In far too many parts of our state, for far too many families, oral health care is out of reach.
No Kidding! The Children's Alliance blog
Children’s Alliance executive director Paola Maranan delivered the following remarks at our December 7th Children’s Alliance Annual Meeting, about the necessary work advocates for kids will do in 2017.
Hello, my name is Paola Maranan, and it’s my honor to serve as executive director of Children’s Alliance.
No child should have to go without the health care they need for lifelong health. There’s been great progress for kids in Washington state due to two public policy decisions at the state and national level.
This year’s election will bring immense change to our nation and our state. Because we know you love kids as much as we do, we want to take a moment now to share our initial thinking about the impacts of the election on children and on our work as child advocates.
No parent should have to choose between caring for a sick child and earning a day’s pay. That’s one of the reasons behind our support for Initiative 1433, the measure to raise the minimum wage statewide and provide paid sick days to all Washington workers.
NEWS: Educators, parents and children’s health experts underscore the importance of paid sick leave as kids head back to school
SEATTLE – As Washington kids head back to school, educators, parents and children’s health experts gathered on Thursday to announce their support for the Yes on 1433 campaign, which would allow more than 1 million Washington workers to earn paid sick leave.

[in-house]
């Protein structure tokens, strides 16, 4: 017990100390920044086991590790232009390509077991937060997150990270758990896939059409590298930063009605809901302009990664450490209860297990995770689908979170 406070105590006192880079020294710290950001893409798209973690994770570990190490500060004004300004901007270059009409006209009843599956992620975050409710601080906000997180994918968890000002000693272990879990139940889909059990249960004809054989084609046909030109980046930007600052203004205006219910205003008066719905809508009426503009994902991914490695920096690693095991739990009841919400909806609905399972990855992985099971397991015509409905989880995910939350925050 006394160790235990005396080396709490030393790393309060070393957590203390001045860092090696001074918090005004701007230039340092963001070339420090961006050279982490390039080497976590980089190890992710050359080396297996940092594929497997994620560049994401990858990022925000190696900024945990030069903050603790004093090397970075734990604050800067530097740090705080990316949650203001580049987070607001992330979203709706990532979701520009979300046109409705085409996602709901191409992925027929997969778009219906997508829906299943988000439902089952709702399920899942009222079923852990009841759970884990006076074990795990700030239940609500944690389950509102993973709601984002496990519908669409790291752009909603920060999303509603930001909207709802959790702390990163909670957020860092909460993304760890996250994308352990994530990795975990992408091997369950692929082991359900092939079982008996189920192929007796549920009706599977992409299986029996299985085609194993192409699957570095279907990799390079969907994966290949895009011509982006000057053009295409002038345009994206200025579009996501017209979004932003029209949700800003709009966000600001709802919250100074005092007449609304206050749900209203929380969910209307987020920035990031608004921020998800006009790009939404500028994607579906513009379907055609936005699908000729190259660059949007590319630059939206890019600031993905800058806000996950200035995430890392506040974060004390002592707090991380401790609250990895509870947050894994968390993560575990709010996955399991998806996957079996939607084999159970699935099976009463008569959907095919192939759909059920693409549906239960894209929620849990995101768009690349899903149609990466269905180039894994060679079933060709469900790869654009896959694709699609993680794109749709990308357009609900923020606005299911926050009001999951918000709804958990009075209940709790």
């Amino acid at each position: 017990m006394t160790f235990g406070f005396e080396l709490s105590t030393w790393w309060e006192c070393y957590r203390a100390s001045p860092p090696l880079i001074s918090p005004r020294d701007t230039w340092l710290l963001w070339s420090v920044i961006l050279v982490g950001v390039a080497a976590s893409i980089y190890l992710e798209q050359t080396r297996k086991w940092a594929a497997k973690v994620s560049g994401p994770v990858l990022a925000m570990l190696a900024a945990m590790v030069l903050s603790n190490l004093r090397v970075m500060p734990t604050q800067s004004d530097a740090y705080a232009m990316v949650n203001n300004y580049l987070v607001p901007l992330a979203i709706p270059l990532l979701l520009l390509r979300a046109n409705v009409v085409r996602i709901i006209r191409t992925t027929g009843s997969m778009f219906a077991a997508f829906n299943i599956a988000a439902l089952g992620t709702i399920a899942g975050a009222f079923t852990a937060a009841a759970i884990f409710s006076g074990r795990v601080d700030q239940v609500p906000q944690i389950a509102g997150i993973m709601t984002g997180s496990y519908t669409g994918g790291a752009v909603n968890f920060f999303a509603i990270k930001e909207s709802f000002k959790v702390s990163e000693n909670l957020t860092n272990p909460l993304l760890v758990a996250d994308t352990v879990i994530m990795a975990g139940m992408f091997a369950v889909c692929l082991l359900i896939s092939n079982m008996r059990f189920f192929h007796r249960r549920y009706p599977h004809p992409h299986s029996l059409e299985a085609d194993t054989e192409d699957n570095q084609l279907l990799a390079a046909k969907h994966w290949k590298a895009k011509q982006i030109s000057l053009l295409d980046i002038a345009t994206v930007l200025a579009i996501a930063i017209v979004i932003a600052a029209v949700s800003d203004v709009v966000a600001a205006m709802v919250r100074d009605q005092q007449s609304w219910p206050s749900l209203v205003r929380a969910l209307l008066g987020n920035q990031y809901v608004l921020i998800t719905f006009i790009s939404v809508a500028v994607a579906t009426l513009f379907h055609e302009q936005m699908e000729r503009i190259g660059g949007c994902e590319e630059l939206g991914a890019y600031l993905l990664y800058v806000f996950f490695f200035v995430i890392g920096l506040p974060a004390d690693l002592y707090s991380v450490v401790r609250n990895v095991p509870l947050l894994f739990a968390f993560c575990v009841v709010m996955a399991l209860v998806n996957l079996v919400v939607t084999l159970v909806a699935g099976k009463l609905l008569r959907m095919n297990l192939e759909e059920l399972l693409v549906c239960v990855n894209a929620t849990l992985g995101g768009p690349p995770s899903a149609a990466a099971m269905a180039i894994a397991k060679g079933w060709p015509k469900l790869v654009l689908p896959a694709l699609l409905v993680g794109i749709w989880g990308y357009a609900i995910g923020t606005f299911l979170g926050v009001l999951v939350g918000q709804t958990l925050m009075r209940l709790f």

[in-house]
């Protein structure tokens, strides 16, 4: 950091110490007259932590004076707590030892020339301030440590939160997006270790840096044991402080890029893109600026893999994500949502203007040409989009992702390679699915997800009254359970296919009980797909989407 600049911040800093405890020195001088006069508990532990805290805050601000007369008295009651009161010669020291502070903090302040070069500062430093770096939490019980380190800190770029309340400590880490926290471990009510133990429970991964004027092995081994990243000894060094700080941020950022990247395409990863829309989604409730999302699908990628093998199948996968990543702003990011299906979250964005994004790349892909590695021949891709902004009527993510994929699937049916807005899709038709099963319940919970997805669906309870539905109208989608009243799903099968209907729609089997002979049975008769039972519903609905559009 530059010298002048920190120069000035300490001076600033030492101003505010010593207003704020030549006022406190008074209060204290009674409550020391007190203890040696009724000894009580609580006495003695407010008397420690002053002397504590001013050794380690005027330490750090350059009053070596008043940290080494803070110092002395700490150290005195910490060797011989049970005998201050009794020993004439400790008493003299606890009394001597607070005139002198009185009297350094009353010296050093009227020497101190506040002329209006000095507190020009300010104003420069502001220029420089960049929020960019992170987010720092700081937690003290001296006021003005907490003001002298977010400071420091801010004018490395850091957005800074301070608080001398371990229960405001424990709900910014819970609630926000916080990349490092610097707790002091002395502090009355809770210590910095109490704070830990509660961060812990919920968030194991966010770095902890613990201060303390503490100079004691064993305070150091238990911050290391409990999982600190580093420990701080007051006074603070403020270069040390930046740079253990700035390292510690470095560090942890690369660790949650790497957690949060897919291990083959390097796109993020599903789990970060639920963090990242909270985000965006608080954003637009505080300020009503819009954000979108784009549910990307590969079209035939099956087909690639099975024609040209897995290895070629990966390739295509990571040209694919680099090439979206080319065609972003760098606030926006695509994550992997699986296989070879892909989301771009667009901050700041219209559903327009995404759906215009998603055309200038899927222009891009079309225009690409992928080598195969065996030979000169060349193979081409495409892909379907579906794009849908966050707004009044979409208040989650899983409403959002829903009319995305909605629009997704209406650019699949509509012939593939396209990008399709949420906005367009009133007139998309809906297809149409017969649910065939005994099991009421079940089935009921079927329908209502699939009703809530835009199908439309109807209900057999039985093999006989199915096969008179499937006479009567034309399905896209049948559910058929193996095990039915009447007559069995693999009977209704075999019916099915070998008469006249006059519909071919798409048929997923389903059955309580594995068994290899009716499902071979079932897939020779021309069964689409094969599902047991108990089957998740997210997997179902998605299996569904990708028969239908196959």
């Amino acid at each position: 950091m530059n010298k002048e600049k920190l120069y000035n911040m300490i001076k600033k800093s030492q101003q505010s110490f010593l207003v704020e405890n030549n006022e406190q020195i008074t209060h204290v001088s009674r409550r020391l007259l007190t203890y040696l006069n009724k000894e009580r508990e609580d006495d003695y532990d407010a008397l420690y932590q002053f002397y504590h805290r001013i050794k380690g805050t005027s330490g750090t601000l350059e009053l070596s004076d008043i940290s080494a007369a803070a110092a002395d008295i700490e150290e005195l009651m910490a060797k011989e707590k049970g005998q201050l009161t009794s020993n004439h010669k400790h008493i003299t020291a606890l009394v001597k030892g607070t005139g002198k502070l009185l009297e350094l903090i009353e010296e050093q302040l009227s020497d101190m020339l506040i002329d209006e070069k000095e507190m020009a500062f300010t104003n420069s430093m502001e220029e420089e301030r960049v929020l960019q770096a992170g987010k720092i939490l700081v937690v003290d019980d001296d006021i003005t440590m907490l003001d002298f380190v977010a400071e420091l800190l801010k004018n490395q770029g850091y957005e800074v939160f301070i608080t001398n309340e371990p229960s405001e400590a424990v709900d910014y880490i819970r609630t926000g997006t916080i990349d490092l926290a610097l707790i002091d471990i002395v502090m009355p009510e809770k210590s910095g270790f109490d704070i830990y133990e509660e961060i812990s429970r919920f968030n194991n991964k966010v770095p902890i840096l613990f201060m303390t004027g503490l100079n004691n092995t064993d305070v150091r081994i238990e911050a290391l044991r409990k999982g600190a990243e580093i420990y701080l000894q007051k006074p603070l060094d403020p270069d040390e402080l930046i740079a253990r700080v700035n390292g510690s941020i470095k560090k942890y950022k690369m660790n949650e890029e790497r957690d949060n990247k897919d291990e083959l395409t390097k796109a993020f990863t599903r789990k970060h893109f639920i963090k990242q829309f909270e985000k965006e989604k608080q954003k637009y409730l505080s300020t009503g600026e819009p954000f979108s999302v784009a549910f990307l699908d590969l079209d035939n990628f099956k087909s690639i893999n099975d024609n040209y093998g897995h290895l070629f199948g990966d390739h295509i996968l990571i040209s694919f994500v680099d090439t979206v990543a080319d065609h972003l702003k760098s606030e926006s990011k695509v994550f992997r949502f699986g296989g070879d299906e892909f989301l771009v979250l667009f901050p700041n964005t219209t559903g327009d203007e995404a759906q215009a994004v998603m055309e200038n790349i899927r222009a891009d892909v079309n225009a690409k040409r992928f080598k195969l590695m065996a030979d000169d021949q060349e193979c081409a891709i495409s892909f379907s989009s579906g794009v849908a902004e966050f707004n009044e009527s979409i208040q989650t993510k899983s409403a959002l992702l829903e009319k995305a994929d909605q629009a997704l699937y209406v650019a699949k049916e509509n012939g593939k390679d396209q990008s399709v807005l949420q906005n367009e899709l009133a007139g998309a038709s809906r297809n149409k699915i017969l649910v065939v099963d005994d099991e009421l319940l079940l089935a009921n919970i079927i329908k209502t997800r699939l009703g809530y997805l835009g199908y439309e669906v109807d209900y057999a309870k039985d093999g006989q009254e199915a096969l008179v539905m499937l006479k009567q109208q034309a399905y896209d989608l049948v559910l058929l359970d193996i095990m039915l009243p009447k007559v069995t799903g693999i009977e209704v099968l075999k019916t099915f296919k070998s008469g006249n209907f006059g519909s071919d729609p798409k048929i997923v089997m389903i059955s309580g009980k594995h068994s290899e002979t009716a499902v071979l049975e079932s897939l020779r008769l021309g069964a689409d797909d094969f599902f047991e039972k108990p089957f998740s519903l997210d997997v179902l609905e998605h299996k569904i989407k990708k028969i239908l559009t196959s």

SEATTLE—State Senator Pramila Jayapal (D-37th) was honored for her commitment to the first five years of a child’s life today with a Crayon Award from the Early Learning Action Alliance.
The Early Learning Action Alliance, 59 Washington organizations working together for the success of Washington’s youngest kids, has recognized 20 state Senators and Representatives for their achievements over the past two years.
Together, these legislators accomplished the following:
Household incomes for Washington’s poorest families have yet to recover from the 2008 recession, according to the national 2016 KIDS COUNT Data Book from the Annie. E. Casey Foundation.
The state Supreme Court must not order action that would endanger children’s constitutional rights to educational opportunity.
Bremerton mother Natasha Fecteau has been learning how to make a difference for kids for several years. This year, she put her learning to work to a far greater extent than before.
One out of every 14 children in Washington state has at least one parent who is or has been incarcerated.